With all the photography fairs as of late, we have been inundated with beautiful works, prints and shows, and have been busy digesting all the beauty. A highlight is the beautiful work we discovered of Ali Moghaddam a photographer born in Iran, who is currently in Cyprus continuing his education and exploration of photography.
Tell us about your greatest inspirations or influences?
To be inspired, we do not need to look for special or extraordinary things. We only need to pay more attention to details and the beauty in what surrounds us. These alone can give us inspiration to create. But of course, exploring paintings, watching movies and reading books definitely feed my imagination and overall creativity.
Tell us a bit about your creative process?
If the project I want to start is for a specific brand, I will do research and follow the desired campaign. I then write all the details on paper, and find a model and location for photography. From there I proceed with all the stages of photography until the end. I make up my mind, I know it may be strange, but this is my method. If it is a project that is for myself, I could get inspired by seeing a stranger on the street or by being in a certain location when something catches my eye. Then I start writing to begin my project project. Everything starts with a story, even if it’s only 2 words.
How has the pandemic affected your creativity and how do you see the world changing?
The beginning of the pandemic was weird for me but I tried to do the best I could. I followed Vogue Italia, began live talking with the artists and I did 2 projects with Mert Alas. He gave us the subject, we photographed it and sent it to him. He edited it and published it on his personal page. It was a move that gave me a lot of energy and ambition even though it can be done at home without any complicated things. For me as a photographer it is very important to work with any color and race and to support and love each other more.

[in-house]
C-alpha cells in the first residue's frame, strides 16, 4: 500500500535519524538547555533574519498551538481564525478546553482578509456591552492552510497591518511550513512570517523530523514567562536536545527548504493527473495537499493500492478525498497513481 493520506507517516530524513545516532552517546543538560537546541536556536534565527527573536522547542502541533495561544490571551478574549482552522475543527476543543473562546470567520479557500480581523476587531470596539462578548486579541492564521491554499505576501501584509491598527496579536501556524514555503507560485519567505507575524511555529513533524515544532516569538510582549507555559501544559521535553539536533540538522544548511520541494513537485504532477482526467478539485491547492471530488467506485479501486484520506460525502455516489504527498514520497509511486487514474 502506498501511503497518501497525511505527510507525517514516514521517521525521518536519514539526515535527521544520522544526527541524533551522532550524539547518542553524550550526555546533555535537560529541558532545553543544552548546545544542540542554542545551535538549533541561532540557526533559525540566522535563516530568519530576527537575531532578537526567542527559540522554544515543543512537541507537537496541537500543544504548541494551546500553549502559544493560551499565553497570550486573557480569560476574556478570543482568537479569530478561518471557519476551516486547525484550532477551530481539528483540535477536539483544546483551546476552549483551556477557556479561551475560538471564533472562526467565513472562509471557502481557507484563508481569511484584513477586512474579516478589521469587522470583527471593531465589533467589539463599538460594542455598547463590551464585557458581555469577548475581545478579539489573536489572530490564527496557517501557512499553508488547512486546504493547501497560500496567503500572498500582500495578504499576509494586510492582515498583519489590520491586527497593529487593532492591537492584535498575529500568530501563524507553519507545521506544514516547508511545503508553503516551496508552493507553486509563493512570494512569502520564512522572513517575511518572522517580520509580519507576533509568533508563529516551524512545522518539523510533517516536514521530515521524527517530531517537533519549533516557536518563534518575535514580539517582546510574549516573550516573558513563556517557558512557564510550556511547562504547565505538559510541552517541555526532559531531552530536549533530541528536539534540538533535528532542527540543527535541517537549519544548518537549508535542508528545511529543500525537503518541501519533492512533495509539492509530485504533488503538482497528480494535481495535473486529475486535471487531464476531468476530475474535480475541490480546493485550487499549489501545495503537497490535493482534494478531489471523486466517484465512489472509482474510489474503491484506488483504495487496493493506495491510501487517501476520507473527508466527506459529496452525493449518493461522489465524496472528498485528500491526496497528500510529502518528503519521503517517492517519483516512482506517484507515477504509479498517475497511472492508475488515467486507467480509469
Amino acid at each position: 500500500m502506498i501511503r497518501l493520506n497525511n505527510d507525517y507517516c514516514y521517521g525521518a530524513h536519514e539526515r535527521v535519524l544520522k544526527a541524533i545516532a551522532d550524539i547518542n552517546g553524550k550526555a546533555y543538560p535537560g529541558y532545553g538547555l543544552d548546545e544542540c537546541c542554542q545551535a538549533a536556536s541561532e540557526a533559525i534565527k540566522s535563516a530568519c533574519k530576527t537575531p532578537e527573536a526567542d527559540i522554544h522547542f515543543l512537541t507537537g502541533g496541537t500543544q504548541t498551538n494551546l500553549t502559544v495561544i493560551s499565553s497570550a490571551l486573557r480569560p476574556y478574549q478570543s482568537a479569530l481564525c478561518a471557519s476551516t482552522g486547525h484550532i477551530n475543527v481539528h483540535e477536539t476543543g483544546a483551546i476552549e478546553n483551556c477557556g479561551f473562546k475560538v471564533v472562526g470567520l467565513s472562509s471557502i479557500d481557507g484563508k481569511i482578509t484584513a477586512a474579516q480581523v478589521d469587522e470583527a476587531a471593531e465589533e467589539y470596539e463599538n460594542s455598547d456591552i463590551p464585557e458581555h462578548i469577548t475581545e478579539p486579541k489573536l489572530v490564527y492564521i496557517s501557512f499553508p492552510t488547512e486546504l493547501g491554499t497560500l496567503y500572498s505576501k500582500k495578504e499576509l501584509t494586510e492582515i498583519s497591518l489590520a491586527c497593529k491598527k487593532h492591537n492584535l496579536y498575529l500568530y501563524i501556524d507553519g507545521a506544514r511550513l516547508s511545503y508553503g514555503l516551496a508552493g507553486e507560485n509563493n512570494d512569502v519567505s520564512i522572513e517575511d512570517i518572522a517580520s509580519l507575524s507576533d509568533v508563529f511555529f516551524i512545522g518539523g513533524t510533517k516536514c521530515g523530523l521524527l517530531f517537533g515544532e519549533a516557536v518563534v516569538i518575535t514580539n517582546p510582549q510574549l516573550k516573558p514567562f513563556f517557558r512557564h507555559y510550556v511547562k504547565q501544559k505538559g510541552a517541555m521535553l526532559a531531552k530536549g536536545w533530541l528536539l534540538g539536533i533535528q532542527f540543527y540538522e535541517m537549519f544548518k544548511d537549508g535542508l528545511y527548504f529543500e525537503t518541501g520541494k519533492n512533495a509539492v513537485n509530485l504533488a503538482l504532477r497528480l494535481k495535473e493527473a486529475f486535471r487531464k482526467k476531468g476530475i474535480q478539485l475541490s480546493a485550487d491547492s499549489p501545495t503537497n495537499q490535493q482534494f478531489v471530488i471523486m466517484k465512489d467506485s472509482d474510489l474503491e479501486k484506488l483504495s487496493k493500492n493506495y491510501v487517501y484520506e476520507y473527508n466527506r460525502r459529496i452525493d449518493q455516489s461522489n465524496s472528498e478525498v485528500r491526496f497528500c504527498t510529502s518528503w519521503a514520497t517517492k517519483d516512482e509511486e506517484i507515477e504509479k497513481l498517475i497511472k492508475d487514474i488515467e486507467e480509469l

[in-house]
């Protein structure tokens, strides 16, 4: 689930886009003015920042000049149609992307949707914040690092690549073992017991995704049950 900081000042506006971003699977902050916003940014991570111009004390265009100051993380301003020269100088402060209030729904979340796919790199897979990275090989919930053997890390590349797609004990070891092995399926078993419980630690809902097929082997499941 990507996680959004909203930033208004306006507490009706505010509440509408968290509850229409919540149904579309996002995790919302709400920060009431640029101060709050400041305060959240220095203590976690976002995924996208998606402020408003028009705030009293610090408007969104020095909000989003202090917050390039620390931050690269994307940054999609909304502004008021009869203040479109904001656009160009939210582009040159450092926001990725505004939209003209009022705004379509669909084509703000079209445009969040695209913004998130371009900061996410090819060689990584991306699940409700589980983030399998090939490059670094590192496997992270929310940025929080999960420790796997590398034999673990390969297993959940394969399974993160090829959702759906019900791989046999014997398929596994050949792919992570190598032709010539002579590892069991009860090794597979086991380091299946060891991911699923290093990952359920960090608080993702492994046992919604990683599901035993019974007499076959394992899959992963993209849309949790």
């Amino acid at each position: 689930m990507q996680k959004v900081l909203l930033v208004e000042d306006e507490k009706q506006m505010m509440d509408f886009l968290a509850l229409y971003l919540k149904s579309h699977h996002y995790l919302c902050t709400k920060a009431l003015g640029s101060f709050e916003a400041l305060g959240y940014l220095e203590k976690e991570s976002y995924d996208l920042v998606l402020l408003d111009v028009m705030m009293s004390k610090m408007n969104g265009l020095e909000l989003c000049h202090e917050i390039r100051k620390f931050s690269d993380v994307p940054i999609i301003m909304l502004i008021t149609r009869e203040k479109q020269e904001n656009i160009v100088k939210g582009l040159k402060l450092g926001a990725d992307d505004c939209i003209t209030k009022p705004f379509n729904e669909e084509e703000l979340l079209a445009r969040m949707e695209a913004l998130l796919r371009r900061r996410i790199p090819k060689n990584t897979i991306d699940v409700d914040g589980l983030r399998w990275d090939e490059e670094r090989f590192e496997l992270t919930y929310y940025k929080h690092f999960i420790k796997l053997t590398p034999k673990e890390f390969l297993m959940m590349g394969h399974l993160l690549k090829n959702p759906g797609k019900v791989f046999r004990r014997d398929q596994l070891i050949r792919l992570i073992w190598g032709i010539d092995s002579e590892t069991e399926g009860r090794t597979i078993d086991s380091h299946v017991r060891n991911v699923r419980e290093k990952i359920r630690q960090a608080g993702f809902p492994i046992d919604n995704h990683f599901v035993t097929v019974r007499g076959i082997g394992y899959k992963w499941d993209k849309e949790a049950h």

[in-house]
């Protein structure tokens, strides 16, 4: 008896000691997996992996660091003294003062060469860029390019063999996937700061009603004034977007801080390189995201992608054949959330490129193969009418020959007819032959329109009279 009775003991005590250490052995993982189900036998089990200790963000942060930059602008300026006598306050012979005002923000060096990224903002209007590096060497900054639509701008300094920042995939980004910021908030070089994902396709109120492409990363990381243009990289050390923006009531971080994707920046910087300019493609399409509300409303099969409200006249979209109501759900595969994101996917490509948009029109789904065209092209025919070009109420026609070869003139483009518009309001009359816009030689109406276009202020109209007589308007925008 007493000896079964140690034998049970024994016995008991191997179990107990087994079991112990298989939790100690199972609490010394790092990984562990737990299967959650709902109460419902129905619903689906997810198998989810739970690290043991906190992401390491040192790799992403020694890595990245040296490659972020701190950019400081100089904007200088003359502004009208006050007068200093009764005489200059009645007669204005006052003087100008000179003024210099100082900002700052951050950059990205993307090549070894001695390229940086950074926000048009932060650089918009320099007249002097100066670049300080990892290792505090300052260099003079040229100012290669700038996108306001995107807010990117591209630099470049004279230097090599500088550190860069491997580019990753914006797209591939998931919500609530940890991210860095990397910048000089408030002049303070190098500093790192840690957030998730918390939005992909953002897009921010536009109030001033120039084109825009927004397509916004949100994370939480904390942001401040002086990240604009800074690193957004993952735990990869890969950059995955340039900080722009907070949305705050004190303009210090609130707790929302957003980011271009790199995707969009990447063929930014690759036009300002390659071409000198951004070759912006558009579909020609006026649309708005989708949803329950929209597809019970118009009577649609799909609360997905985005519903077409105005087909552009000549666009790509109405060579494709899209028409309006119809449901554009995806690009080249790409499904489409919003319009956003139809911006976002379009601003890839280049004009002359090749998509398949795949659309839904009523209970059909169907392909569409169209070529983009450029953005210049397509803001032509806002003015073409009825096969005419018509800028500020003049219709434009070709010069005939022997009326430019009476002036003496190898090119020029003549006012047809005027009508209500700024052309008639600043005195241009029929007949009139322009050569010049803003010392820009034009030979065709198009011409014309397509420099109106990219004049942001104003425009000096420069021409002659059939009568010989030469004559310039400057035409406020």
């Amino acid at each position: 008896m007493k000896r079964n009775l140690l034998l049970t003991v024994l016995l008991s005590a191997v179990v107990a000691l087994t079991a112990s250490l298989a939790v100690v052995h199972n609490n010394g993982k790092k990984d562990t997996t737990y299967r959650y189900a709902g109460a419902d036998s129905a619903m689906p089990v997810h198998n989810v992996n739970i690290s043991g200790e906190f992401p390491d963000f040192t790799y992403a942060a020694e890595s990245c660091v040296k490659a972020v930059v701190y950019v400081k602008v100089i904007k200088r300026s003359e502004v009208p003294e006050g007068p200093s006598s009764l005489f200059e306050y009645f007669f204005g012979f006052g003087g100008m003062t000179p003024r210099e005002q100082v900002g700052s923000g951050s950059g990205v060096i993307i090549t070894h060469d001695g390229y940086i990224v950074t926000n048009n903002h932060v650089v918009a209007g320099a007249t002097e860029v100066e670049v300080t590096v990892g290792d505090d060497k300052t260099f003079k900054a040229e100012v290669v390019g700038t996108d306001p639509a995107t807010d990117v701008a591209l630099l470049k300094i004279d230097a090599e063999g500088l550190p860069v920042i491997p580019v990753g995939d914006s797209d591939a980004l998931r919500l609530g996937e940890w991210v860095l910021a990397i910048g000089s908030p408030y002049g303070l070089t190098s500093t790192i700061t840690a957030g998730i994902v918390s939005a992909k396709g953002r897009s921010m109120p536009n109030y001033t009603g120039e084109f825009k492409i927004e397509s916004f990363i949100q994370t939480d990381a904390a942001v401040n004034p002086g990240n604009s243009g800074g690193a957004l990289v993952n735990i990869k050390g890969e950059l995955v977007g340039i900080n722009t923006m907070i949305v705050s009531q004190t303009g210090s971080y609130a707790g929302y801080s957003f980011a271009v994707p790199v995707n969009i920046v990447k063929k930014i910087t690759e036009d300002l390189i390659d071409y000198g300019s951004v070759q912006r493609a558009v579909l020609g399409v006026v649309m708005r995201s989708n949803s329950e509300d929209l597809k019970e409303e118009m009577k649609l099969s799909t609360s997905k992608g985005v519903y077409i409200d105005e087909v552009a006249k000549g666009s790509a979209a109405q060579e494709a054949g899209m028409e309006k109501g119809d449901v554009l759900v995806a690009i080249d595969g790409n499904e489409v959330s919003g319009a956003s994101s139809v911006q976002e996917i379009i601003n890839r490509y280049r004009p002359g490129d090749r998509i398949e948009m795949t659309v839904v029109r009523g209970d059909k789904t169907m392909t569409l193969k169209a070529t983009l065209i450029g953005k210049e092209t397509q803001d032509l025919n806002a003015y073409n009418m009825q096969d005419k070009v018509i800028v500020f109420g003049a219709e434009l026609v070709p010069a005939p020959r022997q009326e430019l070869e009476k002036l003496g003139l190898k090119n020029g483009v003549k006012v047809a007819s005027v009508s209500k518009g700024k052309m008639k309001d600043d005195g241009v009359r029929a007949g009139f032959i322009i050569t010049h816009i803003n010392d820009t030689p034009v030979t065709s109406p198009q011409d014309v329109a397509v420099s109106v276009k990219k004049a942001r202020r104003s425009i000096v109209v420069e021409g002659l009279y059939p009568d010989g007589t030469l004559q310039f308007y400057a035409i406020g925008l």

Who do you consider to be an icon of our time?
Andrei Tarkovskyis my icon because he showed me a different perspective through his art. He expressed feelings in a way I never felt before which inspired me to focus on feelings when creating my work.
What does wellbeing mean to you, and what do you practice?
I’m trying everyday to be a better person from who I was yesterday; not just personality-wise but in my photography as well. The authentic version of myself is enough for me.
Anything else you would like to share?
We are living in the best time in terms of technology, and camera equipment. But to be a good photographer you don’t need to get expensive camera or lighting. You have to realize who you are and what you want to say through your work. If you know the answers, it’s time to start with everything you have in your hands. Take a quick shot and see, maybe it will turn out to be a masterpiece or maybe not. It’s important to be patient for a good shot. You have to think and wait, think and wait. I’d also like to share about the time my friend bought a polaroid camera which gives you 8 shots when you put film. When I saw her photos I was shocked. They turned out amazing because she was patient and took time to think. That’s why in my opinion patience is key.
Ali Ghorbani Moghaddam
ARUCAD Faculty of Arts Year 4 Student